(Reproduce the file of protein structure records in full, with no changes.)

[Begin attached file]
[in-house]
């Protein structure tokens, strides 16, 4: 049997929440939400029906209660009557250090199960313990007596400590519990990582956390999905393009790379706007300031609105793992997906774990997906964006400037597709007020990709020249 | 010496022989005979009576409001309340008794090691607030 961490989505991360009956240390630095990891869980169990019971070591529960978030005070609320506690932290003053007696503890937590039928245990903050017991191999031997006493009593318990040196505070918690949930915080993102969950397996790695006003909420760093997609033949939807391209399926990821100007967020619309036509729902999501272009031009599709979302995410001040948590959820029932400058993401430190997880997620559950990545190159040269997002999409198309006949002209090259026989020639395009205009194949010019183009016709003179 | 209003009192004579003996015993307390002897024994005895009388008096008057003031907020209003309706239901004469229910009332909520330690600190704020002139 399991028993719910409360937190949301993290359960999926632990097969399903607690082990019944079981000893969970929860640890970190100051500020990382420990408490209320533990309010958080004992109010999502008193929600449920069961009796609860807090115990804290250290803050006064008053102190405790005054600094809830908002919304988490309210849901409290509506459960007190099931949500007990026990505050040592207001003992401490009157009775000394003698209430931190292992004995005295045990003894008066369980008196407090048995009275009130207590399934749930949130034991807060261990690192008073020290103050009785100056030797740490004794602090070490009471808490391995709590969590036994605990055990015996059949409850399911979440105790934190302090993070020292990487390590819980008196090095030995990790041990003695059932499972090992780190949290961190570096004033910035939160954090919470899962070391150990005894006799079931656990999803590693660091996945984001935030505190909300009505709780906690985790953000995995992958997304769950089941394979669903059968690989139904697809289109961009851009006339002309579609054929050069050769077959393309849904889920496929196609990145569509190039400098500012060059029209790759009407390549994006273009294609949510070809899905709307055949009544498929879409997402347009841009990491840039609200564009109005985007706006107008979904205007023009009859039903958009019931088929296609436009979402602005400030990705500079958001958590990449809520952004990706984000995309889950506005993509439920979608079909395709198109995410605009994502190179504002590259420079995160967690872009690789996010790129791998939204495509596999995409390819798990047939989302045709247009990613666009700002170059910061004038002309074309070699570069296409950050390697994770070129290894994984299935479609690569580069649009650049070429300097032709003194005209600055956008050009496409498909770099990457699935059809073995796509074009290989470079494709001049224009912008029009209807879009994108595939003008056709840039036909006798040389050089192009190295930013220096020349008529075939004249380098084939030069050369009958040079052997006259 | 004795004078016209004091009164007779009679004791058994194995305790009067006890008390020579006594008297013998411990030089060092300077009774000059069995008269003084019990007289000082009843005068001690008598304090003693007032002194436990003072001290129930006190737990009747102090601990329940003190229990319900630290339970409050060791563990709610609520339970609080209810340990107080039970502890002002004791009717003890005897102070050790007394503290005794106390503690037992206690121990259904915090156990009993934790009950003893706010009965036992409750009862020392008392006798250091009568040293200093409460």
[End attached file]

[in-house]
């Protein structure tokens, strides 16, 4: 049997929440939400029906209660009557250090199960313990007596400590519990990582956390999905393009790379706007300031609105793992997906774990997906964006400037597709007020990709020249 | 010496022989005979009576409001309340008794090691607030 961490989505991360009956240390630095990891869980169990019971070591529960978030005070609320506690932290003053007696503890937590039928245990903050017991191999031997006493009593318990040196505070918690949930915080993102969950397996790695006003909420760093997609033949939807391209399926990821100007967020619309036509729902999501272009031009599709979302995410001040948590959820029932400058993401430190997880997620559950990545190159040269997002999409198309006949002209090259026989020639395009205009194949010019183009016709003179 | 209003009192004579003996015993307390002897024994005895009388008096008057003031907020209003309706239901004469229910009332909520330690600190704020002139 399991028993719910409360937190949301993290359960999926632990097969399903607690082990019944079981000893969970929860640890970190100051500020990382420990408490209320533990309010958080004992109010999502008193929600449920069961009796609860807090115990804290250290803050006064008053102190405790005054600094809830908002919304988490309210849901409290509506459960007190099931949500007990026990505050040592207001003992401490009157009775000394003698209430931190292992004995005295045990003894008066369980008196407090048995009275009130207590399934749930949130034991807060261990690192008073020290103050009785100056030797740490004794602090070490009471808490391995709590969590036994605990055990015996059949409850399911979440105790934190302090993070020292990487390590819980008196090095030995990790041990003695059932499972090992780190949290961190570096004033910035939160954090919470899962070391150990005894006799079931656990999803590693660091996945984001935030505190909300009505709780906690985790953000995995992958997304769950089941394979669903059968690989139904697809289109961009851009006339002309579609054929050069050769077959393309849904889920496929196609990145569509190039400098500012060059029209790759009407390549994006273009294609949510070809899905709307055949009544498929879409997402347009841009990491840039609200564009109005985007706006107008979904205007023009009859039903958009019931088929296609436009979402602005400030990705500079958001958590990449809520952004990706984000995309889950506005993509439920979608079909395709198109995410605009994502190179504002590259420079995160967690872009690789996010790129791998939204495509596999995409390819798990047939989302045709247009990613666009700002170059910061004038002309074309070699570069296409950050390697994770070129290894994984299935479609690569580069649009650049070429300097032709003194005209600055956008050009496409498909770099990457699935059809073995796509074009290989470079494709001049224009912008029009209807879009994108595939003008056709840039036909006798040389050089192009190295930013220096020349008529075939004249380098084939030069050369009958040079052997006259 | 004795004078016209004091009164007779009679004791058994194995305790009067006890008390020579006594008297013998411990030089060092300077009774000059069995008269003084019990007289000082009843005068001690008598304090003693007032002194436990003072001290129930006190737990009747102090601990329940003190229990319900630290339970409050060791563990709610609520339970609080209810340990107080039970502890002002004791009717003890005897102070050790007394503290005794106390503690037992206690121990259904915090156990009993934790009950003893706010009965036992409750009862020392008392006798250091009568040293200093409460």